- Eleven-year-old Tyler Roberts got desperately
ill in April after eating a hamburger at his Danielsville, Ga., elementary
school. At the hospital, a virulent strain of E. coli bacteria was diagnosed.
The infection was so severe that Tyler's kidneys must be monitored for
- Tyler recovered, but the Florida supplier
of meat to his school did not. Ocala's Bauer Meat Co., after multiple run-ins
last year with federal and state inspectors over tainted meat, was shut
down Aug. 12. One day later, company owner and president Frank Bauer committed
suicide. On Sept. 1, Bauer Meat declared bankruptcy. Its assets are being
liquidated. Next week, attorneys for Tyler's parents are expected to file
suit against Bauer Meat for negligence.
- Bauer's tale of woe is a nasty reminder
to consumers and meat processors in an industry reeling from a series of
high-profile, massive meat recalls blamed on bacterial contamination.
- Since last summer, at least three meat
processors in Florida have had to recall meat because of bacterial contamination.
One of the nation's biggest recalls, involving millions of pounds of contaminated
meat, occurred last fall with the shutdown of Sara Lee Corp.'s 1,200-employee
Bil Mar processing plant in Zeeland, Mich. Big names in meats including
Hormel and Oscar Meyer also have had recalls. Another big processor, Thorn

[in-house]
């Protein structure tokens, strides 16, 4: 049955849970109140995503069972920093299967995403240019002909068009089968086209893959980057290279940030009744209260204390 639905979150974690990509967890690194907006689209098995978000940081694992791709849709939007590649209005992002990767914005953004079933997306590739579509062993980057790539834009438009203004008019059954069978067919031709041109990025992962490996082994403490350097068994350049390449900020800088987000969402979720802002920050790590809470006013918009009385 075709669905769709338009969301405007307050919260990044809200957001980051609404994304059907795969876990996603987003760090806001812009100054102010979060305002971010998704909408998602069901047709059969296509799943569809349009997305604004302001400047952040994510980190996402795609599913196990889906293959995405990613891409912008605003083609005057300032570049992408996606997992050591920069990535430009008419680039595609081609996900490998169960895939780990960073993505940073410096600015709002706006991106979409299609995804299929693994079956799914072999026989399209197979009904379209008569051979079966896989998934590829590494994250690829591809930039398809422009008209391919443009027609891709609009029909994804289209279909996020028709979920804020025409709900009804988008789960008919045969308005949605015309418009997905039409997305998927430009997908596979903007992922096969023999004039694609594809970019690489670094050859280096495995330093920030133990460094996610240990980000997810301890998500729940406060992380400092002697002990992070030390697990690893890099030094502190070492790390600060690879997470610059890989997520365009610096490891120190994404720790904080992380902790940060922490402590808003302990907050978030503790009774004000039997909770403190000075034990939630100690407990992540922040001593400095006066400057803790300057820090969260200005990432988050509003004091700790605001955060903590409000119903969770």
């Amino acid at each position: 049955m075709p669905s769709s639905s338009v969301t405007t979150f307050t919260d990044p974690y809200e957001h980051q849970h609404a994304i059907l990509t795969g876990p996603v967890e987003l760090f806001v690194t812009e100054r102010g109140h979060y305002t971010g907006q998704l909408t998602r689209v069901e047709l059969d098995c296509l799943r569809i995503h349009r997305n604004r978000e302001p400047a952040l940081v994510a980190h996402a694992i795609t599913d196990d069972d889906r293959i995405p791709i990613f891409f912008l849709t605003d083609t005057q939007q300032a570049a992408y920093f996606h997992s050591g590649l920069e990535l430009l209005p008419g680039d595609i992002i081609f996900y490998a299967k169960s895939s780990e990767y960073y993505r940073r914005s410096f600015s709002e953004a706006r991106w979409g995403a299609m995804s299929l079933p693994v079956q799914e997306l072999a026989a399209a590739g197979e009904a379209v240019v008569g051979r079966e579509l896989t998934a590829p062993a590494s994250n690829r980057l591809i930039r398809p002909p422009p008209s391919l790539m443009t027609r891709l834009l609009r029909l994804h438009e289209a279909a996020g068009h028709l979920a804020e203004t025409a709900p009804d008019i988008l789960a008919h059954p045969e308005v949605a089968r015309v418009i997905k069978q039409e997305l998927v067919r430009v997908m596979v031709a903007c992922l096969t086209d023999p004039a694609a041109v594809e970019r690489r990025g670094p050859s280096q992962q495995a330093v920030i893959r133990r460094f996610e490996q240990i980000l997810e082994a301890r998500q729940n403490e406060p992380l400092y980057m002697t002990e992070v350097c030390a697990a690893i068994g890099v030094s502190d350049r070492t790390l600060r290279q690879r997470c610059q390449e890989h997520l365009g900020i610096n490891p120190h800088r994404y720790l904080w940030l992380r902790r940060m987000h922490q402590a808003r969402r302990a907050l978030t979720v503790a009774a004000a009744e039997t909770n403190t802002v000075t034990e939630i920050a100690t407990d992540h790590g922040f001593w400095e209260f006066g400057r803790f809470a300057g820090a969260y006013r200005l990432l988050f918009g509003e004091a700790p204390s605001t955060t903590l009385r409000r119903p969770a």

Apple Valley Inc., on Friday was reported to be under criminal investigation
by the USDA after the Michigan meat processor recalled as much as 30-million
pounds of possibly contaminated meat.
- One U.S. Department of Agriculture program
that samples ground beef found more E. coli-contaminated meat in 1998 than
in the past four years combined.
- The outbreaks reflect big changes in
the industry. Feed lots and meat processing companies are consolidating.
One result is that a hamburger now can include meat ground from 30 animals.
Tougher meat inspection standards also are increasing the volume of recalls
nationwide. Two kinds of bacteria, E. coli 0157:H7 and Listeria, that are
behind most of the recent recalls are proving hard to eliminate. And consumers,
driven by heightened recall publicity and improved diagnoses and reporting
of food poisoning, are demanding a crackdown by government agencies to
improve the safety of the nation's meat supply.
- "We're in an enormous bind,"
said Janet Riley, spokeswoman for the American Meat Institute, a Washington
trade group that represents the meat processing industry. "We want
to achieve zero tolerance of contaminants, but we are lacking the technology."
- That could change. Trying to improve
food safety, the USDA on Friday proposed allowing meat processors to sterilize
raw meat and several products with radiation. But meat irradiation has
been resisted by consumers for years. And it is unclear whether they will
accept a process they know little about, or whether the industry will widely